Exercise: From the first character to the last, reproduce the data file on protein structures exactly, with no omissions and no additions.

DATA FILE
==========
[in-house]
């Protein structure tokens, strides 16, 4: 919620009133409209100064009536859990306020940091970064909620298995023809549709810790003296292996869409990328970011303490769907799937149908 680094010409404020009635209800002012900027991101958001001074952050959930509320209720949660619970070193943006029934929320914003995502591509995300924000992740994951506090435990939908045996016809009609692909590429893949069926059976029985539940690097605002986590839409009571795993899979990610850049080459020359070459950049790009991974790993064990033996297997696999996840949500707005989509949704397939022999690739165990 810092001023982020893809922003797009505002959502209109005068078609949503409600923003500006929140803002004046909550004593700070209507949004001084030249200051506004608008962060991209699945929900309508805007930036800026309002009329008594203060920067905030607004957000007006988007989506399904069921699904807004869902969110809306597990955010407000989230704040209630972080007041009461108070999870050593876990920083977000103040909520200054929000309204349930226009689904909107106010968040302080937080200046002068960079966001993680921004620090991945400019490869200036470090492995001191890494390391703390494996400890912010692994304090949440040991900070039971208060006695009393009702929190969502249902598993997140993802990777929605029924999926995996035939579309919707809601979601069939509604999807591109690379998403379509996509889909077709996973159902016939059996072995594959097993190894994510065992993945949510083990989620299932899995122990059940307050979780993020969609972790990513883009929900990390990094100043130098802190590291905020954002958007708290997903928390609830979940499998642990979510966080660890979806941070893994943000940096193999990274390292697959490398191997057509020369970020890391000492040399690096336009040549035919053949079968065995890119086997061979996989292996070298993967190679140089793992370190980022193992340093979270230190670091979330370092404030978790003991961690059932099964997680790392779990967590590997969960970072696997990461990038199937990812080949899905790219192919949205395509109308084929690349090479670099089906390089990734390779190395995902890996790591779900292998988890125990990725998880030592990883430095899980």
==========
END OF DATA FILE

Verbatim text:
[in-house]
């Protein structure tokens, strides 16, 4: 919620009133409209100064009536859990306020940091970064909620298995023809549709810790003296292996869409990328970011303490769907799937149908 680094010409404020009635209800002012900027991101958001001074952050959930509320209720949660619970070193943006029934929320914003995502591509995300924000992740994951506090435990939908045996016809009609692909590429893949069926059976029985539940690097605002986590839409009571795993899979990610850049080459020359070459950049790009991974790993064990033996297997696999996840949500707005989509949704397939022999690739165990 810092001023982020893809922003797009505002959502209109005068078609949503409600923003500006929140803002004046909550004593700070209507949004001084030249200051506004608008962060991209699945929900309508805007930036800026309002009329008594203060920067905030607004957000007006988007989506399904069921699904807004869902969110809306597990955010407000989230704040209630972080007041009461108070999870050593876990920083977000103040909520200054929000309204349930226009689904909107106010968040302080937080200046002068960079966001993680921004620090991945400019490869200036470090492995001191890494390391703390494996400890912010692994304090949440040991900070039971208060006695009393009702929190969502249902598993997140993802990777929605029924999926995996035939579309919707809601979601069939509604999807591109690379998403379509996509889909077709996973159902016939059996072995594959097993190894994510065992993945949510083990989620299932899995122990059940307050979780993020969609972790990513883009929900990390990094100043130098802190590291905020954002958007708290997903928390609830979940499998642990979510966080660890979806941070893994943000940096193999990274390292697959490398191997057509020369970020890391000492040399690096336009040549035919053949079968065995890119086997061979996989292996070298993967190679140089793992370190980022193992340093979270230190670091979330370092404030978790003991961690059932099964997680790392779990967590590997969960970072696997990461990038199937990812080949899905790219192919949205395509109308084929690349090479670099089906390089990734390779190395995902890996790591779900292998988890125990990725998880030592990883430095899980």